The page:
- Because of a declared emergency under section 7.0.1 of the Emergency Management and Civil Protection Act AND an order applies to him or her under section 7.0.2 of the Emergency Management and Civil Protection Act,
- orders include things like prohibiting travel or movement, closing public and private spaces
- because he or she is needed to provide care or assistance to any of the following individuals:
- The employee’s spouse.
- A parent, step-parent or foster parent of the employee or the employee’s spouse.
- A child, step-child or foster child of the employee or the employee’s spouse.
- A child who is under legal guardianship of the employee or the employee’s spouse.
- A brother, step-brother, sister or step-sister of the employee.
- A grandparent, step-grandparent, grandchild or step-grandchild of the employee or the employee’s spouse.
- A brother-in-law, step-brother-in-law, sister-in-law or step-sister-in-law of the employee.
- A son-in-law or daughter-in-law of the employee or the employee’s spouse.
- An uncle or aunt of the employee or the employee’s spouse.
- A nephew or niece of the employee or the employee’s spouse.
- The spouse of the employee’s grandchild, uncle, aunt, nephew or niece.
- A person who considers the employee to be like a family member, provided the prescribed conditions, if any, are met.
- Any individual prescribed as a family member for the purposes of this section.
- because of such other reasons as may be prescribed; or
- because of one or more of the following reasons related to a designated infectious disease:
- The employee is under individual medical investigation, supervision or treatment related to the designated infectious disease.
- The employee is acting in accordance with an order under section 22 or 35 of the Health Protection and Promotion Act that relates to the designated infectious disease.
- The employee is in quarantine or isolation or is subject to a control measure (which may include, but is not limited to, self-isolation), and the quarantine, isolation or control measure was implemented as a result of information or directions related to the designated infectious disease issued to the public, in whole or in part, or to one or more individuals, by a public health official, a qualified health practitioner, Telehealth Ontario, the Government of Ontario, the Government of Canada, a municipal council or a board of health, whether through print, electronic, broadcast or other means.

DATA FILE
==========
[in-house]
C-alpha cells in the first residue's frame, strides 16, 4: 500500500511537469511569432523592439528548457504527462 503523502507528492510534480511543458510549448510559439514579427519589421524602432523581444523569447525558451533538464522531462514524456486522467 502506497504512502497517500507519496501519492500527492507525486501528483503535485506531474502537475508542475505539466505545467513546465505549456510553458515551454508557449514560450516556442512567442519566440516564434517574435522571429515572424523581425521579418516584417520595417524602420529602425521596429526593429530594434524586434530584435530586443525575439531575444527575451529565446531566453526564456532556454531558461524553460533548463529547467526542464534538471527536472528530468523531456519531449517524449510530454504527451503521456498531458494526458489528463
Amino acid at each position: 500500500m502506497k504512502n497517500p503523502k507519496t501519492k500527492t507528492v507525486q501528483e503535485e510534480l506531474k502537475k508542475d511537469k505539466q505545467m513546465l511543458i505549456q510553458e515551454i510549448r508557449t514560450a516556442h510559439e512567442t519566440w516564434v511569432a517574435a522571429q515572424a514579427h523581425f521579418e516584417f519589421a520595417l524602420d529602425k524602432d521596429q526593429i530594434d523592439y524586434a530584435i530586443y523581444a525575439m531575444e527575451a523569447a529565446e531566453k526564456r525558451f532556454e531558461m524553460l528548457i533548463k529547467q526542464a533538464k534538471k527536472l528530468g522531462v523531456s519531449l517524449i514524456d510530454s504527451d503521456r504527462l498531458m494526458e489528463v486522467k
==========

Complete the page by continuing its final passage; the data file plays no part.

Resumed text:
- The employee is under a direction given by his or her employer in response to a concern of the employer that the employee may expose other individuals in the workplace to the designated infectious disease.
- The employee is providing care or support to an individual (as listed above) because of a matter related to the designated infectious disease that concerns that individual, including, but not limited to, school or daycare closures.
- The employee is directly affected by travel restrictions related to the designated infectious disease and, under the circumstances, cannot reasonably be expected to travel back to Ontario.
The amendments can be found at https://www.ontario.ca/laws/statute/S20003We at Lockyer + Hein LLP know these are concerning and unprecedented times. If you have any questions or other employment related legal issues, please contact Harjyot Dhaliwal at email@example.com. We are here to help.